It wasn't until I was older that I found out that Sparx wasn't Mexican, but a quartet of sisters from New Mexico. And it wasn't until I wrote this article that I found out that they were Tiny Morrie's daughters,bratAl Hurricane and Baby Gaby - What a family! The Sánchez sisters and their brother Lorenzo Antonio have been singing across Latin America since their teenage days, but have become better known forthe halls sing, a 1996 compilation of Mexican standards and famous originals that played non-stop on Mexican Immigrants' Kenwood system throughout the 1990s. I still don't know who told the sisters to do that synchronized swing in this music video or that off-the-shoulder blouse with ankle-length skirts (it was the 90s back then), but their angelic voices rise to "Rosita Alvirez," one of the Mexican classicsLOOP.
Religious chants continue to play an important role in New Mexico, where Catholic traditions go back centuries. this is hauntedimport(a subset of New Mexican music distinguished by its use of native rhythms or themes) pays homage to a Latin American Christmas performance celebrating the conversion of colonial New Mexico's most formidable enemy: the Comanche.
This version was included in the early 1990s as part of the Smithsonian Folkways EssentialsMusic of New Mexico: Latin American Traditions
"El Corrido del 720," Los Reyes del Albuquerque
Unlike most mariachis, New Mexicans have actively created and incorporated new melodies into their performances, from Debbie "La Chicanita" Martínez in the 1970s to Los Reyes de Albuquerque, who fuse trio vocal harmonies with the sound of New Mexican trumpets. Mexico. . The subject is the New Mexico Army National Guard's 720th Transportation Company that went off to fight in the Gulf War, with many soldiers carrying copies of the album to remind them of home.
"La Julia", Cipriano Vigil
Stanovnik El Ritais a one-man treasure trove of traditional Spanish music, publication of the book in 2014 (New Mexican Folklore: Treasures of a City) and released 21 CDs of songs recorded since 1960. This rare song was also part of the Hispano Smithsonian Folkways compilation.
"To My Northern Friends", The Blue Ventures
This number owes moregruperonorthern Gulf of Mexico in the 1970s than anything in New Mexico, but it's still a hoot. Soaring voices, sparkling organ and expert guitar playing evoke the heartland of Hispanics in northern New Mexico: Chimayó, Española, Alcalde and the ever-impressive New Mexico mountains.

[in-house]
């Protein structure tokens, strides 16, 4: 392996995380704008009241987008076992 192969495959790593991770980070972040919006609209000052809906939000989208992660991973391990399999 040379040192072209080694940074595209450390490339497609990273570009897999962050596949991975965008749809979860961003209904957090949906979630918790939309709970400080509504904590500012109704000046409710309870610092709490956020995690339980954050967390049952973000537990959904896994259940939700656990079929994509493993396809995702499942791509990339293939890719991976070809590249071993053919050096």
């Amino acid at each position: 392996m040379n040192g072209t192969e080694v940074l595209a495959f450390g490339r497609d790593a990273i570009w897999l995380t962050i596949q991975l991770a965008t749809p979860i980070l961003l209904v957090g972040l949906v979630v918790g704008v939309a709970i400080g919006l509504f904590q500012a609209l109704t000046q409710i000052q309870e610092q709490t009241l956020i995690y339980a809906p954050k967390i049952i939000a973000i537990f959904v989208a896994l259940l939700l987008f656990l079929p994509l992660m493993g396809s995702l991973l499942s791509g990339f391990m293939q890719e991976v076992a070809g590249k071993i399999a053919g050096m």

"La Llorona Loca", Forty to five
A favorite spot for easy party music, Cuarenta y Cinco mixes cumbias with rockabilly and other dance beats. And in this edition, they take the Latin legend La Llorone and make her happy for the first time in human history.
"A Little Piece of Heaven" by Darren Cordova
Sing this song in English and it will be played in honkytonks all over Oklahoma. And that is the genius of Córdoba. He will be headlining this year's New Mex Music Fest in Pueblo, Colorado on December 2nd (with his brother Daniel in front of him), delighting the crowd with ballads and barnstorms. This is a fresh country song and also showcases Cordova's experimentation: accordions are rarely used in New Mexico music, but he uses them to flawless, moody results.
"La Calandria", Pedro Infante
MexicanpharmaLegend premiered this Manuel Hernández song in 1954, which anthropomorphizes a woman as a lark (from calandria) who uses false promises of love to deceive the gullible sparrow (mali go) free her from the golden cage. But did Hernandez base his classic on a tune from New Mexico? fieldsLatin American Popular Poetry in New Mexicohas a longer and slightly different version of "La Calandria", noting that "no other ballad of this name" is recorded in Spanish and American collectionsLOOPIn that time. And then there's a longer version of Charles Fletcher Lummis' 1893 ode to New Mexico, "Land of Poco Tiempo." He placed its origin in Sonora, but only because "the sparrow is not a New Mexico bird." Homeboy was an excellent folklorist, but a poor ornithologist - the land of enchantment has more than 30 species of Mexican birds from around the world.